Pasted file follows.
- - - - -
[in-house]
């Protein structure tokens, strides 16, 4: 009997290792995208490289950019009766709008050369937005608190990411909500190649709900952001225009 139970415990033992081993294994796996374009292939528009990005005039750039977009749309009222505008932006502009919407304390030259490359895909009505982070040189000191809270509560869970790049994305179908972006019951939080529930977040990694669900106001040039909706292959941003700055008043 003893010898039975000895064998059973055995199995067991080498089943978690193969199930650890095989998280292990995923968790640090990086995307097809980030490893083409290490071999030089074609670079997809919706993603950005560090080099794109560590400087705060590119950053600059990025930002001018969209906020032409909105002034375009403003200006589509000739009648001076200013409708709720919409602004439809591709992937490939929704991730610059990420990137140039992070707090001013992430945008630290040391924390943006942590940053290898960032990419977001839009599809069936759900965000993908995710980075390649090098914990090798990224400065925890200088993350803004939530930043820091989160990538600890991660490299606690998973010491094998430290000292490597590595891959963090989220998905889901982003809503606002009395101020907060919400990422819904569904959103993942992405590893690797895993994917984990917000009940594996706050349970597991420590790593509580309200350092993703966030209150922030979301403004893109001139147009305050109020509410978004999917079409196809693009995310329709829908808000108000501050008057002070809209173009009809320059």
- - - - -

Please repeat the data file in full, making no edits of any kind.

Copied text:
[in-house]
């Protein structure tokens, strides 16, 4: 009997290792995208490289950019009766709008050369937005608190990411909500190649709900952001225009 139970415990033992081993294994796996374009292939528009990005005039750039977009749309009222505008932006502009919407304390030259490359895909009505982070040189000191809270509560869970790049994305179908972006019951939080529930977040990694669900106001040039909706292959941003700055008043 003893010898039975000895064998059973055995199995067991080498089943978690193969199930650890095989998280292990995923968790640090990086995307097809980030490893083409290490071999030089074609670079997809919706993603950005560090080099794109560590400087705060590119950053600059990025930002001018969209906020032409909105002034375009403003200006589509000739009648001076200013409708709720919409602004439809591709992937490939929704991730610059990420990137140039992070707090001013992430945008630290040391924390943006942590940053290898960032990419977001839009599809069936759900965000993908995710980075390649090098914990090798990224400065925890200088993350803004939530930043820091989160990538600890991660490299606690998973010491094998430290000292490597590595891959963090989220998905889901982003809503606002009395101020907060919400990422819904569904959103993942992405590893690797895993994917984990917000009940594996706050349970597991420590790593509580309200350092993703966030209150922030979301403004893109001139147009305050109020509410978004999917079409196809693009995310329709829908808000108000501050008057002070809209173009009809320059």